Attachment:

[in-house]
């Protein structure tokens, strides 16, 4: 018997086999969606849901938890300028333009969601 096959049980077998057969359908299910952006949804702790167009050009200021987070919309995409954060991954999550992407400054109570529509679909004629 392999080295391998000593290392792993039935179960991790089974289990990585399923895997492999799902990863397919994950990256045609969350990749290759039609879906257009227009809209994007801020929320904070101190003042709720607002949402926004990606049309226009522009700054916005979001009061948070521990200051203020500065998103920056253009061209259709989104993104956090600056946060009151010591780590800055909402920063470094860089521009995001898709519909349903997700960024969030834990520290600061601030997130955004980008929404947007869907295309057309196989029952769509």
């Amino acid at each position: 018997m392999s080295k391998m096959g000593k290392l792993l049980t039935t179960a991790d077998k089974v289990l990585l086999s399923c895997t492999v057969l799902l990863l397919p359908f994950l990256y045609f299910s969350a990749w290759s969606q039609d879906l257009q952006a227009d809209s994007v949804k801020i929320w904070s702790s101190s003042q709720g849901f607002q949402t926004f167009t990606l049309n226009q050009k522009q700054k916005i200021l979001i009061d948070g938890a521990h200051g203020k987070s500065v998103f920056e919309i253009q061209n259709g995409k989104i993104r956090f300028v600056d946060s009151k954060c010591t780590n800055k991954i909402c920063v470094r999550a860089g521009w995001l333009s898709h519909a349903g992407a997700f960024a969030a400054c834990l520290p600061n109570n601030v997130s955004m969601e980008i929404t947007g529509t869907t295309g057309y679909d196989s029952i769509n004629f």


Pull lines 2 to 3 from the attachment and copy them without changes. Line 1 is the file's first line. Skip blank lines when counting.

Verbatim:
């Protein structure tokens, strides 16, 4: 018997086999969606849901938890300028333009969601 096959049980077998057969359908299910952006949804702790167009050009200021987070919309995409954060991954999550992407400054109570529509679909004629 392999080295391998000593290392792993039935179960991790089974289990990585399923895997492999799902990863397919994950990256045609969350990749290759039609879906257009227009809209994007801020929320904070101190003042709720607002949402926004990606049309226009522009700054916005979001009061948070521990200051203020500065998103920056253009061209259709989104993104956090600056946060009151010591780590800055909402920063470094860089521009995001898709519909349903997700960024969030834990520290600061601030997130955004980008929404947007869907295309057309196989029952769509």
């Amino acid at each position: 018997m392999s080295k391998m096959g000593k290392l792993l049980t039935t179960a991790d077998k089974v289990l990585l086999s399923c895997t492999v057969l799902l990863l397919p359908f994950l990256y045609f299910s969350a990749w290759s969606q039609d879906l257009q952006a227009d809209s994007v949804k801020i929320w904070s702790s101190s003042q709720g849901f607002q949402t926004f167009t990606l049309n226009q050009k522009q700054k916005i200021l979001i009061d948070g938890a521990h200051g203020k987070s500065v998103f920056e919309i253009q061209n259709g995409k989104i993104r956090f300028v600056d946060s009151k954060c010591t780590n800055k991954i909402c920063v470094r999550a860089g521009w995001l333009s898709h519909a349903g992407a997700f960024a969030a400054c834990l520290p600061n109570n601030v997130s955004m969601e980008i929404t947007g529509t869907t295309g057309y679909d196989s029952i769509n004629f």